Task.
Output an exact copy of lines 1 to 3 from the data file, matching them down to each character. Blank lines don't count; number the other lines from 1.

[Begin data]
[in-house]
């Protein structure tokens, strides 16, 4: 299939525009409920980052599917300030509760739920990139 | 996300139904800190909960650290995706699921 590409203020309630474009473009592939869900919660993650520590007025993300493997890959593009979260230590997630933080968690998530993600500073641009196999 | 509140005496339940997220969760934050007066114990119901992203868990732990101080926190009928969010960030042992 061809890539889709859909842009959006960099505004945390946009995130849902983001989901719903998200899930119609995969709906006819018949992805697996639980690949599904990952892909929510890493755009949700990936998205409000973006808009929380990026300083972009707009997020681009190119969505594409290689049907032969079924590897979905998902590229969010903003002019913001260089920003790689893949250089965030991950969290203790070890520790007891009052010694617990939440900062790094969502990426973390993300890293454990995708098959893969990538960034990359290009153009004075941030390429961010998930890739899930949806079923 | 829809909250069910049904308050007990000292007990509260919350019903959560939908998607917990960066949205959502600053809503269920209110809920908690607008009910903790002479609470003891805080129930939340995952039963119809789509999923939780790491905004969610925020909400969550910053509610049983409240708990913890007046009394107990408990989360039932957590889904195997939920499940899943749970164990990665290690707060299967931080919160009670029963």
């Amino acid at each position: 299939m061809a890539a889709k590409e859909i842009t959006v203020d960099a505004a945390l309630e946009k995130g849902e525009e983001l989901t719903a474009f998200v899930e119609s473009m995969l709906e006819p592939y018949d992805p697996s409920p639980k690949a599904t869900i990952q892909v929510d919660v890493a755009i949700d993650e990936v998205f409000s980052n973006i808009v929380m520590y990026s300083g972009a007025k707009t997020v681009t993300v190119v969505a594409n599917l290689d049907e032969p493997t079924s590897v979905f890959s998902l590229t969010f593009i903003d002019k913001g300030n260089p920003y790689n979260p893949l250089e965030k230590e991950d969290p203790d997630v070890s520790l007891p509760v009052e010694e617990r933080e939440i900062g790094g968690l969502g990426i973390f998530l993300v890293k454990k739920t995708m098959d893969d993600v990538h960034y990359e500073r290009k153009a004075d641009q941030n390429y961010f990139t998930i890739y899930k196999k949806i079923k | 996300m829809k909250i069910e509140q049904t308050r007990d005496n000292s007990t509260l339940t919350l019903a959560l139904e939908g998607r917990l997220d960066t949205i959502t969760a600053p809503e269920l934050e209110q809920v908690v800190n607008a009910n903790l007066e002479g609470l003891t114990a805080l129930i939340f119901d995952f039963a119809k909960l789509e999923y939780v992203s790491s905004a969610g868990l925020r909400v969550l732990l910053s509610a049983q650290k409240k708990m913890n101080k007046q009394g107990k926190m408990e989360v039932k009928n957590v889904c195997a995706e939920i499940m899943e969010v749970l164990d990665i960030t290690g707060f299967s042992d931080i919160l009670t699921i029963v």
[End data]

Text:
[in-house]
């Protein structure tokens, strides 16, 4: 299939525009409920980052599917300030509760739920990139 | 996300139904800190909960650290995706699921 590409203020309630474009473009592939869900919660993650520590007025993300493997890959593009979260230590997630933080968690998530993600500073641009196999 | 509140005496339940997220969760934050007066114990119901992203868990732990101080926190009928969010960030042992 061809890539889709859909842009959006960099505004945390946009995130849902983001989901719903998200899930119609995969709906006819018949992805697996639980690949599904990952892909929510890493755009949700990936998205409000973006808009929380990026300083972009707009997020681009190119969505594409290689049907032969079924590897979905998902590229969010903003002019913001260089920003790689893949250089965030991950969290203790070890520790007891009052010694617990939440900062790094969502990426973390993300890293454990995708098959893969990538960034990359290009153009004075941030390429961010998930890739899930949806079923 | 829809909250069910049904308050007990000292007990509260919350019903959560939908998607917990960066949205959502600053809503269920209110809920908690607008009910903790002479609470003891805080129930939340995952039963119809789509999923939780790491905004969610925020909400969550910053509610049983409240708990913890007046009394107990408990989360039932957590889904195997939920499940899943749970164990990665290690707060299967931080919160009670029963």
């Amino acid at each position: 299939m061809a890539a889709k590409e859909i842009t959006v203020d960099a505004a945390l309630e946009k995130g849902e525009e983001l989901t719903a474009f998200v899930e119609s473009m995969l709906e006819p592939y018949d992805p697996s409920p639980k690949a599904t869900i990952q892909v929510d919660v890493a755009i949700d993650e990936v998205f409000s980052n973006i808009v929380m520590y990026s300083g972009a007025k707009t997020v681009t993300v190119v969505a594409n599917l290689d049907e032969p493997t079924s590897v979905f890959s998902l590229t969010f593009i903003d002019k913001g300030n260089p920003y790689n979260p893949l250089e965030k230590e991950d969290p203790d997630v070890s520790l007891p509760v009052e010694e617990r933080e939440i900062g790094g968690l969502g990426i973390f998530l993300v890293k454990k739920t995708m098959d893969d993600v990538h960034y990359e500073r290009k153009a004075d641009q941030n390429y961010f990139t998930i890739y899930k196999k949806i079923k | 996300m829809k909250i069910e509140q049904t308050r007990d005496n000292s007990t509260l339940t919350l019903a959560l139904e939908g998607r917990l997220d960066t949205i959502t969760a600053p809503e269920l934050e209110q809920v908690v800190n607008a009910n903790l007066e002479g609470l003891t114990a805080l129930i939340f119901d995952f039963a119809k909960l789509e999923y939780v992203s790491s905004a969610g868990l925020r909400v969550l732990l910053s509610a049983q650290k409240k708990m913890n101080k007046q009394g107990k926190m408990e989360v039932k009928n957590v889904c195997a995706e939920i499940m899943e969010v749970l164990d990665i960030t290690g707060f299967s042992d931080i919160l009670t699921i029963v």